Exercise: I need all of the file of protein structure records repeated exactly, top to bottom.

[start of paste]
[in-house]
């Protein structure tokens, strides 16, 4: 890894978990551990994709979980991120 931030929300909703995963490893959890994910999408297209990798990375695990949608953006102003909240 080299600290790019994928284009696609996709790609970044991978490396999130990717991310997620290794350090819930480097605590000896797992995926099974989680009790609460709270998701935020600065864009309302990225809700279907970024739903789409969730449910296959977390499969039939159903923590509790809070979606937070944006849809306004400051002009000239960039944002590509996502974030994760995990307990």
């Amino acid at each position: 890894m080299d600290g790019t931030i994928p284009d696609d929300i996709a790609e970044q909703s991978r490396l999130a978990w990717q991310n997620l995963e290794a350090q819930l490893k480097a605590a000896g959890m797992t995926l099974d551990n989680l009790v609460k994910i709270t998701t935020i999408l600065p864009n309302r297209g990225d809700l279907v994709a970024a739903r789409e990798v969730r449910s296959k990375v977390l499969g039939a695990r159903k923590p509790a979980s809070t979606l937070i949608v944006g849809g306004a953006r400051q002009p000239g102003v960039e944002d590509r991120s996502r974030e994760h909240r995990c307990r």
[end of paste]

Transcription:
[in-house]
């Protein structure tokens, strides 16, 4: 890894978990551990994709979980991120 931030929300909703995963490893959890994910999408297209990798990375695990949608953006102003909240 080299600290790019994928284009696609996709790609970044991978490396999130990717991310997620290794350090819930480097605590000896797992995926099974989680009790609460709270998701935020600065864009309302990225809700279907970024739903789409969730449910296959977390499969039939159903923590509790809070979606937070944006849809306004400051002009000239960039944002590509996502974030994760995990307990």
């Amino acid at each position: 890894m080299d600290g790019t931030i994928p284009d696609d929300i996709a790609e970044q909703s991978r490396l999130a978990w990717q991310n997620l995963e290794a350090q819930l490893k480097a605590a000896g959890m797992t995926l099974d551990n989680l009790v609460k994910i709270t998701t935020i999408l600065p864009n309302r297209g990225d809700l279907v994709a970024a739903r789409e990798v969730r449910s296959k990375v977390l499969g039939a695990r159903k923590p509790a979980s809070t979606l937070i949608v944006g849809g306004a953006r400051q002009p000239g102003v960039e944002d590509r991120s996502r974030e994760h909240r995990c307990r």